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Fast All-season Soil STrength Model

Published Feb. 1, 2013


The one-dimensional dynamic state-of-the-ground model FASST (Fast All-season Soil STrength) was developed by researchers at the Engineer Research and Development Center’s Cold Regions Research and Engineering Laboratory (ERDC-CRREL) as part of the Army’s Battlespace Terrain Reasoning and Awareness research program. FASST calculates the ground’s moisture and/or ice content, temperature, and freeze/thaw profiles, as well as soil strength and surface ice and snow accumulation/depletion. FASST’s fundamental operations are the calculation of an energy and water budget that quantifies both the flow of heat and moisture within the soil and also the exchange of heat and moisture at all interfaces (ground/air or ground/snow; snow/air) using both meteorological and terrain data.

FASST is designed to accommodate a range of users, from those having intricate knowledge of a site to those knowing only the site location. It allows for 22 different terrain materials, including asphalt, concrete, bedrock, permanent snow, and Unified Soil Classification System (USCS) soil types. At a minimum, the only weather information required is air temperature. The code is written in FORTRAN95 and is publicly available.


The ability to predict the state of the ground is essential to manned and unmanned vehicle mobility and personnel movement, and to determine sensor performance for military and civilian activities. Trafficability, or ease of travel, is dictated by both soil strength and surface friction, and decreases in the presence of an ice or snow layer or when the top of the ground becomes too wet. Soil strength depends on soil type and on the distribution of
water and ice with depth, e.g., the presence of a thawed layer (wet, low bearing capacity) overlying a competent layer of frozen ground has a negative impact on mobility as motion resistance increases and traction decreases. Because infrared and radar sensor performance is determined, in part, by state of the ground, weather-impacted state-of-the-ground conditions resulting in a high degree of clutter can degrade sensor performance.

Expected Cost to Implement

FASST is free to anyone.


FASST is validated, flexible, and easy to use. It is used by military and civilian programs and has been exercised over a range of global latitudes that experience winter conditions. Researchers at Colorado State University have used FASST to investigate soil moisture and snow accumulation/depletion and sensor performance studies carried out at the Naval Postgraduate School, AER (Atmospheric and Environmental Research, Inc.), and ERDC-CRREL. FASST also is included in the military version of ESRI’s Arc/Info, Commercial Joint Mapping Tool Kit, and the Army’s Digital Topographic Support System.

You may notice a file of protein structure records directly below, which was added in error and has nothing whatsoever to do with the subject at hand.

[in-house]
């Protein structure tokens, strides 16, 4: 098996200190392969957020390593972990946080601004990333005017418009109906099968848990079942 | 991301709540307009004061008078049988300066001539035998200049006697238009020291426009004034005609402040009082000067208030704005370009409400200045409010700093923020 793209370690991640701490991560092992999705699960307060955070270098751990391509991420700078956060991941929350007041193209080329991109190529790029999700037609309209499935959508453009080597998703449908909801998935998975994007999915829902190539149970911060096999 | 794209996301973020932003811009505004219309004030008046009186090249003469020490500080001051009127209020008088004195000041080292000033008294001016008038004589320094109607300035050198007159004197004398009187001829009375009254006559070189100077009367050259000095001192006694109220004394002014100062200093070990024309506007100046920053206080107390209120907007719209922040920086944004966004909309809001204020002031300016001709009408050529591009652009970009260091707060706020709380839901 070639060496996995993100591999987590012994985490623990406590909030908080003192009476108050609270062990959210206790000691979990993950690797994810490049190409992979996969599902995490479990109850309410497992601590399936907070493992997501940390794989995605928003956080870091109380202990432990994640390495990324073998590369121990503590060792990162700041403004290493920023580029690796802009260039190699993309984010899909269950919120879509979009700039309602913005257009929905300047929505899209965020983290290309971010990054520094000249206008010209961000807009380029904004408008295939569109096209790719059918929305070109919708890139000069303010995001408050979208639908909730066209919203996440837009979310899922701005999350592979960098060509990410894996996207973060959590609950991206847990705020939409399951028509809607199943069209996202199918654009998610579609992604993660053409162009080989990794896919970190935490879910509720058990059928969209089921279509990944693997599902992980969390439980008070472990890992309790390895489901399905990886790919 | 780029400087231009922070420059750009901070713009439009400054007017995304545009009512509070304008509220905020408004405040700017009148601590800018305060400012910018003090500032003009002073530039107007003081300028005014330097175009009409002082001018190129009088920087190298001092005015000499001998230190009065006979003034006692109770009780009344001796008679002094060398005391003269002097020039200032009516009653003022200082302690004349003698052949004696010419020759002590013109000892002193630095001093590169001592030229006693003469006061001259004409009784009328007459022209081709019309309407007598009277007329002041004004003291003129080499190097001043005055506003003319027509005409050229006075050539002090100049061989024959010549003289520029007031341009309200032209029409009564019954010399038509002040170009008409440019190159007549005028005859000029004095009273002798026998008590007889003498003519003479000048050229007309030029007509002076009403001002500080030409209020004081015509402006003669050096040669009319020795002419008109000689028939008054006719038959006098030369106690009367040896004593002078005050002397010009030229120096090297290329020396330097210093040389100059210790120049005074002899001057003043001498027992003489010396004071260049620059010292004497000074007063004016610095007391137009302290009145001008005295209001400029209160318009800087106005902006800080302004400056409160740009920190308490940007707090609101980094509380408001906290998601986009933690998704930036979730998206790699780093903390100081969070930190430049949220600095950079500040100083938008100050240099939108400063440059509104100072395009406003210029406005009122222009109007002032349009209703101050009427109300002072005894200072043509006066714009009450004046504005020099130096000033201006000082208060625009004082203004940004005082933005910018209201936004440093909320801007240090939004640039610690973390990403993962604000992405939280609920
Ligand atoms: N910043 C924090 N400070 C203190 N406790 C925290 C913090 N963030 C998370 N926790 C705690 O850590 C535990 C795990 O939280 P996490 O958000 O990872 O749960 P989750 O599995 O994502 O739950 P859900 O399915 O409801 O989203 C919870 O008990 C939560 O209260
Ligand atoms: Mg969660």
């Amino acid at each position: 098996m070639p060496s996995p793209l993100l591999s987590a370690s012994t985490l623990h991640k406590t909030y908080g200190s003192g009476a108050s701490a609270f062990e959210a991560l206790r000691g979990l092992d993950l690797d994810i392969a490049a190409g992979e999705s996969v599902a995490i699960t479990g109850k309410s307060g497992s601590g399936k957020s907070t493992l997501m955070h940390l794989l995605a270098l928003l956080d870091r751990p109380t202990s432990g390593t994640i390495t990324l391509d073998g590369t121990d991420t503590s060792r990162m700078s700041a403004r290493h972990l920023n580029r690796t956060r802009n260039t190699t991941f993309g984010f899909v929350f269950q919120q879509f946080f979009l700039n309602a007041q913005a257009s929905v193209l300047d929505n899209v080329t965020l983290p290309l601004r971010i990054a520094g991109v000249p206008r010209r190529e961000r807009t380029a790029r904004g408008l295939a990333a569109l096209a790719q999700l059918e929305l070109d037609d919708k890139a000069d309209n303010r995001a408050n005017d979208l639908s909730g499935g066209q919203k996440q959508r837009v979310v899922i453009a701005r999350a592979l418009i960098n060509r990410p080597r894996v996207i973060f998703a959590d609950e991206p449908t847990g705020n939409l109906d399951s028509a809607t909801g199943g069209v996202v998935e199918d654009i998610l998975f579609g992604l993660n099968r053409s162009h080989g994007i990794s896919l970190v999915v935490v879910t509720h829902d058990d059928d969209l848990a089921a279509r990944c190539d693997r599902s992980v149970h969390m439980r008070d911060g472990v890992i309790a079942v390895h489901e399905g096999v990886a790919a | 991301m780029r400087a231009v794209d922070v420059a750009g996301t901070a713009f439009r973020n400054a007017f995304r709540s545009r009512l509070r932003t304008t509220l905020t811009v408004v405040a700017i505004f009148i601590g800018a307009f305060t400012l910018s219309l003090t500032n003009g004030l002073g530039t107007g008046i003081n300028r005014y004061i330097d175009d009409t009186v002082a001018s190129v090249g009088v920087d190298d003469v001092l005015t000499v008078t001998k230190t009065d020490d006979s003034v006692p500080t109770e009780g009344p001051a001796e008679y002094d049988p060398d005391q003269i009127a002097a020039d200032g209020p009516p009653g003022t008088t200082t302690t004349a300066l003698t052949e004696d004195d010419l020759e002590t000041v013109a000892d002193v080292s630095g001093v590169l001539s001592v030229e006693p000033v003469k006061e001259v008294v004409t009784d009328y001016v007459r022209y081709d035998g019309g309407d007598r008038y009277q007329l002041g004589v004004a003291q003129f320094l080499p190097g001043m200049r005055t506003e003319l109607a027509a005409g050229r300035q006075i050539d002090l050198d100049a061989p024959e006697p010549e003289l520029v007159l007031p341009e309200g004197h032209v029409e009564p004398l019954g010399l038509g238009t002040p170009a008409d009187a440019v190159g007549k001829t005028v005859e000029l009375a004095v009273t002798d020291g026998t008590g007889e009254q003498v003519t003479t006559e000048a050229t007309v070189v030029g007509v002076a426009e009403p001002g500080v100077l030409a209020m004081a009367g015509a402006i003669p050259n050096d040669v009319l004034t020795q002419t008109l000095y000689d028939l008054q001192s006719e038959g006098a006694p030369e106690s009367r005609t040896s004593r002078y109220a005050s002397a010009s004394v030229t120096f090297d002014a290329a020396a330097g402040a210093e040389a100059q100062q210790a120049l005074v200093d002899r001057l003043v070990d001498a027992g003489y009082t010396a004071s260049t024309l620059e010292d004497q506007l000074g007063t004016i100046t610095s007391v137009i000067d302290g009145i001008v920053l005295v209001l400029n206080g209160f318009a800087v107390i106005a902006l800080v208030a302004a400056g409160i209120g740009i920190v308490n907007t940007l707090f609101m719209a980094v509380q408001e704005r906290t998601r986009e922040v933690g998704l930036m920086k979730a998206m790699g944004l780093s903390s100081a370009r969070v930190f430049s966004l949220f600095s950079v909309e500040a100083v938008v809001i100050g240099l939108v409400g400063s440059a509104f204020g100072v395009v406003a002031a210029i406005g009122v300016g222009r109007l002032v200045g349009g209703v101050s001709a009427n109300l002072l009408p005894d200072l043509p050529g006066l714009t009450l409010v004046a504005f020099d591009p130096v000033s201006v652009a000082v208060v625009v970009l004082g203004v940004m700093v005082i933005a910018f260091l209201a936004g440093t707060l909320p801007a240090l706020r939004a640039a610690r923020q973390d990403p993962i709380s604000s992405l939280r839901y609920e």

In its original form, the only effects vegetation had on FASST were to change surface albedo and emissivity, both of which alter the soil surface energy and moisture budgets. A two-tier, multi-layer vegetation algorithm has been added that can be implemented separately or jointly.

Distribution Sources

  • How to get FASST.doc (a good place to start; explains what is where and basic file functions)
  • fasst_user_document.doc (main FASST user’s documentation, updated as necessary)
  • SR-04-1.pdf (main technical documentation)TR-04-25.pdf (vegetation modules technical documentation)
  • TR-08-7.pdf (describes upgrades made to original code)

The other 5 zip files contain:

  •  fasst.sf3 (change name to fasst.exe – runs FASST)
  •  make files (unix compatible, 1 for PGI and 1 for Absoft; Mac OS X lion, for GNU )
  •  FORTRAN95 source code (thirty files)
  •  fasstusersoil.inp (file containing user-specified soil information)
  •  FASST_defaultlayerprop.inp (contains all default soil properties used by FASST)
  •  gr1.inp, test_frqcytable.inp (sample input files)
  •  gr1_soil.inp (gr1 specific soil information)
  •  SingleCellExample_met.out, 2008111006_37N126E_38N128E_sfc.met (met files) 
  • fasst.out, 2008111006_37N126E_38N128E_sfc.fst; ground.out; fluxes.out; snow_info.out; veg_temp.out (sample output files)

  • met_reader.sf3 (change name to met_reader.sf3 – runs the met data processor)
  • make files (unix compatible, 1 for PGI and 1 for Absoft; Mac OS X lion, for GNU)
  • FORTRAN95 source code (six files)
  • weather_single.inp, weather_multi.inp (sample input files for met_reader.exe)
  • SingleCellExample.mta, MultCellExample.mta (sample meta file)
  • SingleCellExample.met, MultCellExample.met (met files associated with mta files)
  • SingleCellExample_met.out, MultCellExample_met.out (output files)
  • met_inferred_single.out, met_inferred_multi.out (log files)

  • bld_met_mta.exe (creates the met data meta file)
  • bld_met_mta.f (FORTRAN source code)
  • SingleCellExample.mta, MultCellExample.mta (sample meta file)
  • SingleCellExample.met, MultCellExample.met (met files associated with mta files)

  • US_soil_tools.exe (creates a user’s soil properties file such as gr1_soil.inp)
  • US_soil_tools.f (FORTRAN source code)

  • read_grout.exe (pulls specific depth information from FASST output ground.out)
  • read_grout.f (FORTRAN source code)


Available Training

Training is not available.


Contact Us, Ph.D., 603.646.4812
Terrestrial & Cryospheric Sciences Branch (CEERD-RR-G)
US Army Engineer Research and Development Center / Cold Regions Research and Engineering Laboratory
Updated 25 August 2020